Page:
I read in a magazine where a man in Southern California was sitting in a hot tub and had a vision of blowing all the smog out of Los Angeles. Realizing  this is a normal vision for someone in California it still begs a question. Wouldn’t that be like trying to blow all the dust out of Kansas? Whatever the case, I personally don’t care for the image I now have of a man sitting in a hot tub having visions. He surmised it could be done with huge gusts of wind. I pictured him surrounding the city with Academy Awards acceptance speeches and guest speakers at college graduations.

His vision was actually quite interesting. It involved placing giant bellows at strategic locations throughout the city. A bellows is a fireplace tool that you squeeze together to blow air over the coals and help get the flame going. Of course in the hands of an amateur it also is capable of blowing ashes all over the den and if placed in the correct anatomically sensitive spot can send a surprised and somewhat irritated Chihuahua airborne.

He based his idea on the chaos theory of complex systems in mathematics. This theory basically says that complicated phenomena such as hospital food, a teenager’s mood swings, and how women can carry on 3 different conversations simultaneously while men are doing good to make a complete sentence without using the words, football, remote control, or bathroom, are all affected by seemingly unrelated events. My idea of chaos has always been less complex. I think of a painting and pizza party for 35 unattended preschoolers inside a china shop with no bathrooms.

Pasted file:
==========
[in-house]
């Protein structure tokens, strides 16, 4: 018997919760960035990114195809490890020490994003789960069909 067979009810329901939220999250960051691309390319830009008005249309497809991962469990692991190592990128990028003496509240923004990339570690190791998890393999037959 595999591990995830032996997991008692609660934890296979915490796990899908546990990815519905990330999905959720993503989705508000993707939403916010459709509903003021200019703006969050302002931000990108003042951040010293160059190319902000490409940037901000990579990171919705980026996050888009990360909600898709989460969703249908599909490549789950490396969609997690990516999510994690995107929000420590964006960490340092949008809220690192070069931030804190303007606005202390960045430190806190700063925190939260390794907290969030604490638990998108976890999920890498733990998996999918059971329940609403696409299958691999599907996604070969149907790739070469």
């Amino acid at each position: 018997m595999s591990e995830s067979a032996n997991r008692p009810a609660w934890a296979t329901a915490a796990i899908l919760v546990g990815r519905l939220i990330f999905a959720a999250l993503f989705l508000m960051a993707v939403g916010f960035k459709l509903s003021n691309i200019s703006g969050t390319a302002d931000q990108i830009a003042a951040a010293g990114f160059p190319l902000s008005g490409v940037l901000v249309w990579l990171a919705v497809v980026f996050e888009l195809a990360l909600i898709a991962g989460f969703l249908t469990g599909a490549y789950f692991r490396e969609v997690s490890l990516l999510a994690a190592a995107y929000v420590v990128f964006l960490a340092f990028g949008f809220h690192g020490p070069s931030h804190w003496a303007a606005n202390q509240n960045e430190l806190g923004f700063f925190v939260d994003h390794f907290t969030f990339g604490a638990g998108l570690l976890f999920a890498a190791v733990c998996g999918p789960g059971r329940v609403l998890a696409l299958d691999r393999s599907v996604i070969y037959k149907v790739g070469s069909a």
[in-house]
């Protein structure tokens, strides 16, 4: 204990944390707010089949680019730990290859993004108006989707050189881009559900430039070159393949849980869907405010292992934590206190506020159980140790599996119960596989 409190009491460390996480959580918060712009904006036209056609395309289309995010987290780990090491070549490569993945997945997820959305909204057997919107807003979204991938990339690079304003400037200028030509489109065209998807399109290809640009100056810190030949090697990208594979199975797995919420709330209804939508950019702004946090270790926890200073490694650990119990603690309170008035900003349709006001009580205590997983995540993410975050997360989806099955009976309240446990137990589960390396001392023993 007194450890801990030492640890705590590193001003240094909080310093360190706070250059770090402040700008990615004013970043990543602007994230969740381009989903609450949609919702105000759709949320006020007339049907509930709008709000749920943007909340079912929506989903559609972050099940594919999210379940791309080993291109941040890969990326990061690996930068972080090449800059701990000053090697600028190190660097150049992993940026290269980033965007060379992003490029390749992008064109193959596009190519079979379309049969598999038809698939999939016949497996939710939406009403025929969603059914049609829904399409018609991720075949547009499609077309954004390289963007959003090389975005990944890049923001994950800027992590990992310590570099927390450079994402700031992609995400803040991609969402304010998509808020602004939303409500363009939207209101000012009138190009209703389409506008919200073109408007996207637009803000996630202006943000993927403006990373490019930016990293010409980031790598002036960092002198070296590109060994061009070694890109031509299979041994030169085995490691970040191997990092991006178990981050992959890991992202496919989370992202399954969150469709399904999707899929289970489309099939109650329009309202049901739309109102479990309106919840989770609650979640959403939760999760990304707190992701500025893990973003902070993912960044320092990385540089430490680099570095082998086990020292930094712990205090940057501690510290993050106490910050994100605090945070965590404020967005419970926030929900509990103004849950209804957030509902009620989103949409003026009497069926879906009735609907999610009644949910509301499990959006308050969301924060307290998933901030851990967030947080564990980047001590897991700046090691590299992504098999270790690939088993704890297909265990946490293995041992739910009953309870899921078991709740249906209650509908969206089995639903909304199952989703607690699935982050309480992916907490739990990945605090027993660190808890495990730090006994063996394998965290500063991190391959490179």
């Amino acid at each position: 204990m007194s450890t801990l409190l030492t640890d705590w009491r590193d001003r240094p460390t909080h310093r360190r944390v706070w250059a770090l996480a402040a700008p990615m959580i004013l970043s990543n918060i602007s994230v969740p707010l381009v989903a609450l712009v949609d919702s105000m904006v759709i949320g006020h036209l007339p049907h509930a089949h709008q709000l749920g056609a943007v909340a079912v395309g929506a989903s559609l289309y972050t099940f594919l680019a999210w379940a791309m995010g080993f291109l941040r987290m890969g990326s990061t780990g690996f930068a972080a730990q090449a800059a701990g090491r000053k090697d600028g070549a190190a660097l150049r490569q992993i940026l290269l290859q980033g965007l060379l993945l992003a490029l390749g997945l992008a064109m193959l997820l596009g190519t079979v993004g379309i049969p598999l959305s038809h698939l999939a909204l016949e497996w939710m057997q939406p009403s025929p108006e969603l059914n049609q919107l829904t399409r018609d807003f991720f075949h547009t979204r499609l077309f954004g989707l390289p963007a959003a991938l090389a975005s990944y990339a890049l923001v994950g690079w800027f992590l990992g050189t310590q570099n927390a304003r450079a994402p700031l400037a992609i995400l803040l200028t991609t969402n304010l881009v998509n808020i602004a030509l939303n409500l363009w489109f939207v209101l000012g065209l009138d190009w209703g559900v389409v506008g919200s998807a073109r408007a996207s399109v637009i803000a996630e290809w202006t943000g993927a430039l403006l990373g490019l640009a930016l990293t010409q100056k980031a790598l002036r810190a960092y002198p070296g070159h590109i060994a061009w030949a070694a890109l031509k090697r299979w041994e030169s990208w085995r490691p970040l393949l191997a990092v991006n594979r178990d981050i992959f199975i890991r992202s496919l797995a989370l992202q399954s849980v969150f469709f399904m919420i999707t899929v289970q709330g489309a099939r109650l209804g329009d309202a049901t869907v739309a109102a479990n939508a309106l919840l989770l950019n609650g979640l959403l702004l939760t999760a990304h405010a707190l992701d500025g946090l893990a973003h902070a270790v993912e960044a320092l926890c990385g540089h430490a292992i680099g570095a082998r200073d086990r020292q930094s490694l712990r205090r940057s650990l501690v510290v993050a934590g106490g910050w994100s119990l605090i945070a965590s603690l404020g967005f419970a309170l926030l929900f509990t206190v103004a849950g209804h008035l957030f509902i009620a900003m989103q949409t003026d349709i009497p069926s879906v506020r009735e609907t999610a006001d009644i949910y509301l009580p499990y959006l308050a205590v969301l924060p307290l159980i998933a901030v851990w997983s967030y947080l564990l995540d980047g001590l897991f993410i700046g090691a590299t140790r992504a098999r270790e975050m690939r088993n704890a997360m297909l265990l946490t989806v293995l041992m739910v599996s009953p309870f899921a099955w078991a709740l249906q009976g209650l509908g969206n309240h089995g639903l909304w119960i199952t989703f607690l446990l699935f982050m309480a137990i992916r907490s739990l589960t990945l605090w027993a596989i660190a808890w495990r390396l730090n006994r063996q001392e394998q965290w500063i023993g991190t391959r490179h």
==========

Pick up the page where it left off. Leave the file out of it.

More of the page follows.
The chaos theory says there are certain days when all the right meteorological and liturgical factors are in place, thus enabling a large bellows to create a wind current strong enough to sweep the smog out to sea. To create enough wind current to get rid of all the smog in Los Angeles it would take 300 giant bellows the size of an aircraft carrier, 1 national political convention, 3 episodes of The View, or 20 Baptist preachers.

Where do these ridiculous ideas come from? I haven’t heard such a far-fetched notion since God devised a plan to save the world from its sin by sending His only Son, Jesus, to die on a cross. Can you imagine? The people in Jerusalem certainly did not buy into it. Even some of his closest followers failed to believe it. It was a chaotic time. But out of the confusion of the cross  comes the reliability of the resurrection.

God’s notion to give us a second chance is the story of Easter. It is the story of rebirth, a notion conceived in Heaven. God takes the spiritual smog in our lives and blows it away, not with a bellows but through the sweet breath of the Holy Spirit. Jesus tells a questioning Nicodemus in John 3:5, “I tell you the truth, no one can enter the kingdom of God unless he is born of water and the Spirit.”  (NIV)

God’s notion was for us to “born again,” but because we often slip into our former attitudes or habits and away from the Word of God we discover part of the lifelong process of being born again . . . having to continually cut the unbiblical cord.

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